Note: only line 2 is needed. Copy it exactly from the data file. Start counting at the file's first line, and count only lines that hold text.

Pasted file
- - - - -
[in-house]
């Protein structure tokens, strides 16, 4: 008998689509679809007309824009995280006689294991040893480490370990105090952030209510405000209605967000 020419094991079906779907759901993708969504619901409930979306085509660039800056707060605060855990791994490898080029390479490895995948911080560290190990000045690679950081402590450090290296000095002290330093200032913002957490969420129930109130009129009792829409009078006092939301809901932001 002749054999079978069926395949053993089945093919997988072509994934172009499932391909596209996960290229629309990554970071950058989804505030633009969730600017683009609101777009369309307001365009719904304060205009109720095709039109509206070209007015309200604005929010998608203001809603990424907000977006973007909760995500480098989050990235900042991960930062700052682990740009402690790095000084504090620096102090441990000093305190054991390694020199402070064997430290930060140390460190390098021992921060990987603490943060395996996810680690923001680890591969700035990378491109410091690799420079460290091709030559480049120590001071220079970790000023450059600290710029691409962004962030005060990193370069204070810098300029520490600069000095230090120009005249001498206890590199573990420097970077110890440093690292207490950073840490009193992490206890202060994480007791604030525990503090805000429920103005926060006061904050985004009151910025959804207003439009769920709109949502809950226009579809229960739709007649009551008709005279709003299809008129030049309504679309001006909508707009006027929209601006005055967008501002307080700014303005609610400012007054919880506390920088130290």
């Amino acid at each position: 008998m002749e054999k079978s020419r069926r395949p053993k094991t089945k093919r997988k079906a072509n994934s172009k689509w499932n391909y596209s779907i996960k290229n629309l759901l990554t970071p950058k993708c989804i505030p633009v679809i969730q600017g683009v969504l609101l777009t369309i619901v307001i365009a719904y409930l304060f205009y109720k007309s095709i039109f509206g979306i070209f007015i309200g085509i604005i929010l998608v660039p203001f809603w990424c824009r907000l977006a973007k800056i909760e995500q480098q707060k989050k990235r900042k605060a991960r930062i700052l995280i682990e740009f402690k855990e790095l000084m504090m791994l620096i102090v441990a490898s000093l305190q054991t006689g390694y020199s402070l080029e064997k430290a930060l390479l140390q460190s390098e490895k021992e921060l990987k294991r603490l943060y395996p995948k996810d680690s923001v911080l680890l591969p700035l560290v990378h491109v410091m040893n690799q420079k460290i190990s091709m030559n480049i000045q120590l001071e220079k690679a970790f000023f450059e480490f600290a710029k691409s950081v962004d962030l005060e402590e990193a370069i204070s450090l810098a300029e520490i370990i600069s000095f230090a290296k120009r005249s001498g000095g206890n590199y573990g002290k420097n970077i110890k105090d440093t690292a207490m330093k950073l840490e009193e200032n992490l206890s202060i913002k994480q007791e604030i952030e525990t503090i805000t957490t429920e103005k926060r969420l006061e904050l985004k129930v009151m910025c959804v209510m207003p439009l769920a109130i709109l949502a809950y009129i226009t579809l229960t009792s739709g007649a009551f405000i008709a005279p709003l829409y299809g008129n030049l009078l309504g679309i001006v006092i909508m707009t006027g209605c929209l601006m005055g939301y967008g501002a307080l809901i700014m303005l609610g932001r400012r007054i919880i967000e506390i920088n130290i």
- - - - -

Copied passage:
């Protein structure tokens, strides 16, 4: 008998689509679809007309824009995280006689294991040893480490370990105090952030209510405000209605967000 020419094991079906779907759901993708969504619901409930979306085509660039800056707060605060855990791994490898080029390479490895995948911080560290190990000045690679950081402590450090290296000095002290330093200032913002957490969420129930109130009129009792829409009078006092939301809901932001 002749054999079978069926395949053993089945093919997988072509994934172009499932391909596209996960290229629309990554970071950058989804505030633009969730600017683009609101777009369309307001365009719904304060205009109720095709039109509206070209007015309200604005929010998608203001809603990424907000977006973007909760995500480098989050990235900042991960930062700052682990740009402690790095000084504090620096102090441990000093305190054991390694020199402070064997430290930060140390460190390098021992921060990987603490943060395996996810680690923001680890591969700035990378491109410091690799420079460290091709030559480049120590001071220079970790000023450059600290710029691409962004962030005060990193370069204070810098300029520490600069000095230090120009005249001498206890590199573990420097970077110890440093690292207490950073840490009193992490206890202060994480007791604030525990503090805000429920103005926060006061904050985004009151910025959804207003439009769920709109949502809950226009579809229960739709007649009551008709005279709003299809008129030049309504679309001006909508707009006027929209601006005055967008501002307080700014303005609610400012007054919880506390920088130290």